Archive for innovative mobile device
Called SolarKindle, the case can provide you with months of reading time and over 50 hours of reading lamp use on a single charge. The battery in the cover can be charged using the solar panel, as well as USB – so if you’ve been cooped up indoors for a while you still have a charging option available. The case has a solar panel built into its front, that allows you to charge your Kindle (and the case) poolside, or while you’re involved in other outdoor activities. The built-in reading lamp in the case is expected to last for 50 continuous hours on a charge. In addition to powering your Kindle the case also has a built-in reading light that is powered entirely from the case’s battery rather than your Kindle. The SolarKindle was a 2012 International CES Innovations Design & Engineering Awards Honoree, and will be available for US$79.99.
The 2.8-ounce (79-gram) Innergie PocketCell is a little larger than a car key, and allows for hours of extra use of Apple and Android devices, MP3 players, and a variety of other mobile devices. It comes bundled with the Magic Cable Trio 3-in-1 charging cable, which allows devices with Apple, mini USB or micro USB connections to plug into a standard USB port. The PocketCell incorporates a 2.1 Amp USB power port and a 3,000 mAh rechargeable lithium-ion battery bank. Once charged, it can power devices directly, or be used to recharge their batteries. It can be charged via USB from a laptop or desktop computer, or using a USB power adapter.
These are able to connect to the web bringing a new array of functions and possibilities. We are substituting our cell phones for PDA (personal digital assistant) devices. This is the way in which different functions become available in one device. The form of this PDA responds to the way in which we normally hold a phone and a camera. This has shifted the way in which we design products, now, more frequently, the shape of the object doesn’t respond to its function, becoming a black-box, that enables the interaction through its on-screen interface. This example demonstrates an alternative to the black-box that enriches the semiotic communication of the object. The form has a slight shift in its line that allows for a semiotic recognition of a phone, allowing us to hold it as a phone or as a camera.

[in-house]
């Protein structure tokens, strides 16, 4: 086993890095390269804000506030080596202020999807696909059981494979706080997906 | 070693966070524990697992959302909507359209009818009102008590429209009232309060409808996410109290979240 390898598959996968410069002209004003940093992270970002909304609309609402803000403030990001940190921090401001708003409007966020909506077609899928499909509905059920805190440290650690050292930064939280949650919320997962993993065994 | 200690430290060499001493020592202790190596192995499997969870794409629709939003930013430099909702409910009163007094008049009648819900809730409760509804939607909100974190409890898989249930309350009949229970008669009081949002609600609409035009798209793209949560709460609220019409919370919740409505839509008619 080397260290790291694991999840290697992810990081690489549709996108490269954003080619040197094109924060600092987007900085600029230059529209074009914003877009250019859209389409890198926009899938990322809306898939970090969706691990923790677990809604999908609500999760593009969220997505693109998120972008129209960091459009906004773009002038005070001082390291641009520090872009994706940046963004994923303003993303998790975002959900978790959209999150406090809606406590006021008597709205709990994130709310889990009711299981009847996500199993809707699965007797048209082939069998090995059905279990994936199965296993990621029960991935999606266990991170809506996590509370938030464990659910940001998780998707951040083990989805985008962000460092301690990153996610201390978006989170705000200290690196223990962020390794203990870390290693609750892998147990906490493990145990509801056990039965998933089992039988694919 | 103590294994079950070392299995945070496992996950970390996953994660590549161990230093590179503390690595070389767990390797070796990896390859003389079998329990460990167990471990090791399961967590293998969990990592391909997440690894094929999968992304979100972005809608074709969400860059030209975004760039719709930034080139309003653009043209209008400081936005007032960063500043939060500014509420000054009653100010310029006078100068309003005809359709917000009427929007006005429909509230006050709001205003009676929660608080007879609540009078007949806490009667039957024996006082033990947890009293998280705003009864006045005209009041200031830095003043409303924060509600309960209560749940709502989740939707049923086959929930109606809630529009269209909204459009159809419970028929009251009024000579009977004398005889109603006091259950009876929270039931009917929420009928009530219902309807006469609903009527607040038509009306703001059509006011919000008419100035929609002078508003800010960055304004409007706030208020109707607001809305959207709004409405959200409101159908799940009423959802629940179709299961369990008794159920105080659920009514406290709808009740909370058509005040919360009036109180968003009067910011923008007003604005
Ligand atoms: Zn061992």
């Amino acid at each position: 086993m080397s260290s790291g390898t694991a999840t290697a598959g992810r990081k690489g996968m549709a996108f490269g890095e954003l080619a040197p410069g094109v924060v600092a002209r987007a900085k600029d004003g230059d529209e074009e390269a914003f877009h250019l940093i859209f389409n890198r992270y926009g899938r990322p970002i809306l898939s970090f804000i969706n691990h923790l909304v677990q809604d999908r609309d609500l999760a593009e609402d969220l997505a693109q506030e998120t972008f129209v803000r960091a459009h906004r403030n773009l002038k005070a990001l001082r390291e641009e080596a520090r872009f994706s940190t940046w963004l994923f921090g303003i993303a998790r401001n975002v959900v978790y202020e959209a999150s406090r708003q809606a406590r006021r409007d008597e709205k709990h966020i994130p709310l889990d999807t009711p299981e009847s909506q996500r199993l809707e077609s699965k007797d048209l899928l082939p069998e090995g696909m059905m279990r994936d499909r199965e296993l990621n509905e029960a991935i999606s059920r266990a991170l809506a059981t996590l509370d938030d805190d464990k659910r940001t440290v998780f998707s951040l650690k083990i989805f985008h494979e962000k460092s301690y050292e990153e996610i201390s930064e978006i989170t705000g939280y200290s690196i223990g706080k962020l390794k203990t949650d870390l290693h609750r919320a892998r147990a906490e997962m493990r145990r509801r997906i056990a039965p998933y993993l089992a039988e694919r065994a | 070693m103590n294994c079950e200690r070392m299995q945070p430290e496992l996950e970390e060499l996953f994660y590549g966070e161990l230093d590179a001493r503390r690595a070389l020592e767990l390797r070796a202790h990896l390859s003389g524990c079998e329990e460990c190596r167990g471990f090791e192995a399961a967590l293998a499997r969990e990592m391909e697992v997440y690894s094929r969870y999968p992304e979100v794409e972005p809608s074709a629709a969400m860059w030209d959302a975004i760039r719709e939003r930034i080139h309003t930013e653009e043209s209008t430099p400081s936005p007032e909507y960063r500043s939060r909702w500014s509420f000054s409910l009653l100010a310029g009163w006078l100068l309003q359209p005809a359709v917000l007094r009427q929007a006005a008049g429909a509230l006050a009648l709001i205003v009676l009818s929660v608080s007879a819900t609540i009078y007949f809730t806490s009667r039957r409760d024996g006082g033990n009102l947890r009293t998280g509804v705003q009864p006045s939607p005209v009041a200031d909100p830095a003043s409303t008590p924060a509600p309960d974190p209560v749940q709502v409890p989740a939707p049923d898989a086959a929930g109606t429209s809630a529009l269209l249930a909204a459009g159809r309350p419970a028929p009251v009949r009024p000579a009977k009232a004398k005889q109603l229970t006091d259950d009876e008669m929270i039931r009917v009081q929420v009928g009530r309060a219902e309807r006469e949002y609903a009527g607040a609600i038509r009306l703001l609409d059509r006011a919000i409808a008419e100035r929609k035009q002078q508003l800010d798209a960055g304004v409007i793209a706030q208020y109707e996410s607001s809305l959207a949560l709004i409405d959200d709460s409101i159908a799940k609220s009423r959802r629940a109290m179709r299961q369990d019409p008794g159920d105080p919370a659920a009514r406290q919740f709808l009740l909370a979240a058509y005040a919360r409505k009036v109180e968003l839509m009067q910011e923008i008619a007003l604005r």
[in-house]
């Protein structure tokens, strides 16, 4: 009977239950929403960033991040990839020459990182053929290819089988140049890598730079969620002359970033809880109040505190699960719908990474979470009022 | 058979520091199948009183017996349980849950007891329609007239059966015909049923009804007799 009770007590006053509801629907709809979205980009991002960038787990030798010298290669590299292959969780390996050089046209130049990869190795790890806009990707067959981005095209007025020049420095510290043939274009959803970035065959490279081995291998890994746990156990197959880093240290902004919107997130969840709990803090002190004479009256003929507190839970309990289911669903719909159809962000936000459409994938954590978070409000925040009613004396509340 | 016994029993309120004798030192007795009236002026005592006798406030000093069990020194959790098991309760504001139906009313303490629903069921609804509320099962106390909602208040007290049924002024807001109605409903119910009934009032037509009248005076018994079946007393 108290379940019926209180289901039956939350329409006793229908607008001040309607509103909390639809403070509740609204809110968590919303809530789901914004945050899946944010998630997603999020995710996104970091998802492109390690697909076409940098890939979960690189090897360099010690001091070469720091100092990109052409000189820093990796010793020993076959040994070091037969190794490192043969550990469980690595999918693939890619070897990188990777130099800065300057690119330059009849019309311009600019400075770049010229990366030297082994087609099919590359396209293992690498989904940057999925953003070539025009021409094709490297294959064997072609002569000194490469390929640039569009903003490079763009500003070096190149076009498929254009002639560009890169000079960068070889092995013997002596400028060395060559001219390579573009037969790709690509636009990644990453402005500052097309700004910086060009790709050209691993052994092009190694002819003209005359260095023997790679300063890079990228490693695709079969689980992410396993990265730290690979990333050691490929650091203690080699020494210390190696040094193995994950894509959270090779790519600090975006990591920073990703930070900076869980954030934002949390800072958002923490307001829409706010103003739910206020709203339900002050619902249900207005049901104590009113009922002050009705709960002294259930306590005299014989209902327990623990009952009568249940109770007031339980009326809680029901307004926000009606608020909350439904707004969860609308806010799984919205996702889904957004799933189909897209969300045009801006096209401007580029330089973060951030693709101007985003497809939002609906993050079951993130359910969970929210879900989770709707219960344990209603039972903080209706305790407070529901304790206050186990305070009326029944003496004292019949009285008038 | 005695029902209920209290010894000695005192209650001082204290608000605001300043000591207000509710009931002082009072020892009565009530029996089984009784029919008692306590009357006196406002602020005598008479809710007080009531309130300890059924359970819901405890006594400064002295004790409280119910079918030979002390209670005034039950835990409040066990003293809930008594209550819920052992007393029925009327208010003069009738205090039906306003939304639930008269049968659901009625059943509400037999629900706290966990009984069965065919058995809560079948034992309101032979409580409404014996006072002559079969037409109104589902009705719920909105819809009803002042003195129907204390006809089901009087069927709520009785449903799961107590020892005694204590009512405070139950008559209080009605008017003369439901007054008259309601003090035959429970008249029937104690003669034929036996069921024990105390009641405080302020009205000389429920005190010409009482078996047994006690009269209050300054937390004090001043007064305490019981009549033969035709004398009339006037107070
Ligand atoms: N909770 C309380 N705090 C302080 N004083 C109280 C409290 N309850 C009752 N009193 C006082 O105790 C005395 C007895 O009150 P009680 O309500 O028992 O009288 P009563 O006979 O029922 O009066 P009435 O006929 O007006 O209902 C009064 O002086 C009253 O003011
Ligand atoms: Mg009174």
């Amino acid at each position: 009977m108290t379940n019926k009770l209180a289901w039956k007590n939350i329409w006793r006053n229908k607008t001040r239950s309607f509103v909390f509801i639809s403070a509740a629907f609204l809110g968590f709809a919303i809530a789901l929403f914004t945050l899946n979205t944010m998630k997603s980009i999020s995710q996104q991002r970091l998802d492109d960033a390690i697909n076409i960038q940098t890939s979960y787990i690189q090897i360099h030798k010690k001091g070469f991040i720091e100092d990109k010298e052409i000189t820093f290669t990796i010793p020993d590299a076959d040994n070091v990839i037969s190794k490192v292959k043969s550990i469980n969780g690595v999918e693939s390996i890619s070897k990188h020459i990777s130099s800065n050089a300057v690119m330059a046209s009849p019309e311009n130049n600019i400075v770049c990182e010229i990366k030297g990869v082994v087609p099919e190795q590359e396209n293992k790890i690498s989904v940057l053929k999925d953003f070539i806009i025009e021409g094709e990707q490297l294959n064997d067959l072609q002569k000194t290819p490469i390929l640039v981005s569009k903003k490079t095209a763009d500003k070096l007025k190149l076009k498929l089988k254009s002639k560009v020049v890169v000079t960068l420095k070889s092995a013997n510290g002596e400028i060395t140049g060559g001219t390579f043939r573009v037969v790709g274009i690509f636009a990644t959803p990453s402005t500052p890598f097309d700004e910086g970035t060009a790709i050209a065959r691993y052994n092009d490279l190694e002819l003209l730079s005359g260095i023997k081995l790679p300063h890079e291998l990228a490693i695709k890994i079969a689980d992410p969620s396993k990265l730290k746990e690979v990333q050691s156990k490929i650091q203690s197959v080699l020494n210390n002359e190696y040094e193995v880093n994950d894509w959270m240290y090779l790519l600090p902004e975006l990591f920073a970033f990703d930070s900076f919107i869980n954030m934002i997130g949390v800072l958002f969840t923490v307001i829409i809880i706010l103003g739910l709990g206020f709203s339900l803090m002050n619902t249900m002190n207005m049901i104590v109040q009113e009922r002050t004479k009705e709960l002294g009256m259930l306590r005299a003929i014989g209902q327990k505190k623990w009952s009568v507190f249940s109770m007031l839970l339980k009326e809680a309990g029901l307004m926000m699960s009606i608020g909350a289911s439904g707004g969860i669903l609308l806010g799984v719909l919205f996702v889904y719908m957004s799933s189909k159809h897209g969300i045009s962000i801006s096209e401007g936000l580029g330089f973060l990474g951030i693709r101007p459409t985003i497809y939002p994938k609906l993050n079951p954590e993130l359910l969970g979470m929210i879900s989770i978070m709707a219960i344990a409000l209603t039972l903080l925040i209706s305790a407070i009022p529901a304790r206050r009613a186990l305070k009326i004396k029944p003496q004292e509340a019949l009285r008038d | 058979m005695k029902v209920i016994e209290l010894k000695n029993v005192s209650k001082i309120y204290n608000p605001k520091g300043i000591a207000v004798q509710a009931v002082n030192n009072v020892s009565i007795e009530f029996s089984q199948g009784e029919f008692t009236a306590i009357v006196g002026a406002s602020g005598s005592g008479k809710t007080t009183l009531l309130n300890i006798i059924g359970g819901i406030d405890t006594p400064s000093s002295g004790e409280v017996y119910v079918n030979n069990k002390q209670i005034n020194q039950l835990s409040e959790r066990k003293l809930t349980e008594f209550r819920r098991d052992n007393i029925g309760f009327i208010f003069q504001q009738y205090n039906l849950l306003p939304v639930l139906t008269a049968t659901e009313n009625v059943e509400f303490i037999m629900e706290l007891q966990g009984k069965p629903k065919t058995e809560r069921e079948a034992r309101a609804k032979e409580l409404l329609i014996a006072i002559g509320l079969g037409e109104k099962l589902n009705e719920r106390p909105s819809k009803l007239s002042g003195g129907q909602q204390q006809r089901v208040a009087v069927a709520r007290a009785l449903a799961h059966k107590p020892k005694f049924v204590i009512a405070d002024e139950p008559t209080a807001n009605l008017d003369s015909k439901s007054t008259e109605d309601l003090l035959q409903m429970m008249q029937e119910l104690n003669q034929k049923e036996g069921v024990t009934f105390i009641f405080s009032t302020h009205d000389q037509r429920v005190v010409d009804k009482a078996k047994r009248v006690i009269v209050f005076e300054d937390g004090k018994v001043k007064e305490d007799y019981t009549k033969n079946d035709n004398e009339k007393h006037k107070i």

The iM2 produces a stereo signal, via two condenser mics – each one can be independently swiveled 180 degrees. A USB input gives users the option of powering the phone/mic via a cable-attached computer, or using TASCAM’s optional power adapter. It plugs into the iDevice’s dock connector, taking its power from the device’s battery. Because the iM2 has its own preamp (instead of just relying on the iPhone’s), it can handle noise levels up to 125 decibels without distortion. Users can manually ride their audio input levels, via a side-mounted thumbwheel control. It also features an audio limiter, to keep from overmodulating when subjected to sudden loud sounds. The iM2 Stereo Microphone is available now, for US$79.
The device features two integrated high quality MEMS microphones that are designed to capture specific sounds like a fire alarm, or someone calling out from a distance, or the doorbell and transfer them into a visual pattern onto the display as blinking lights and pictograms. The Communicaid Visual Sound Station is a small portable device intended mainly for indoor use, allowing the hearing impaired to recognize sounds. The second concept from the series is a pair of glasses that can capture sounds and bring them to the wearer’s attention via blinking LEDs in a hair band style device. The device is intended for use during outdoor activates like jogging, commuting, shopping, etc. Intended for outdoor use, where a bulky sound station cannot be carried around, the Communicaid Glasses allow deaf people to become more aware of warning sounds and traffic on the street.
Tobi proposes a more rectangular device, most likely adopting that rumored edge to edge screen and possibly sporting a bigger diagonal. Another inspiration from the Apple tablet is drawn with the inclusion of the Smart Cover accessory that attaches to the device. Notice the elongated Home button area that fits in perfectly with the rumors we’ve heard, about that are being some sort of touchpad enabling gesture control that will help you browse in menus.
Designer: Emma Sandberg
The device comes with two swiveling cardioid condenser mics, which can be mounted in two of the three 3.5 mm stereo inputs – the idea is that both mics can be mounted on top if the phone is being held horizontally, or on either side if it’s vertical. A combined input level for both mics is indicated by a row of LEDs, and can be adjusted using a thumb wheel control. It can run off an external power source, via a USB connection. Giving the phone’s battery a break, the interface runs on two AAA batteries, which are said to provide up to 10 hours of operating time.
This case not only adds a layer of protection for the screen, but it also allows the user to still use his or her iPhone while the shield is down because of the crystal’s highly electrically transmissive properties. Used a silicone lining along the inside of the case, which is injected with pockets of argon gas, which would better store the heat generated by the phone‘s battery during use, and in turn would prolong the life of the battery in cold environments. The case is unique in that it not only incorporates the rugged materials used for its outer body (such as AL-203 Aluminum, Glass-Reinforced Nylon Fibre for corners, and silicone inner shell), but it also has a dense, yet not overwhelming, synthetic sapphire crystal impact shield.
Designer: Connor Benton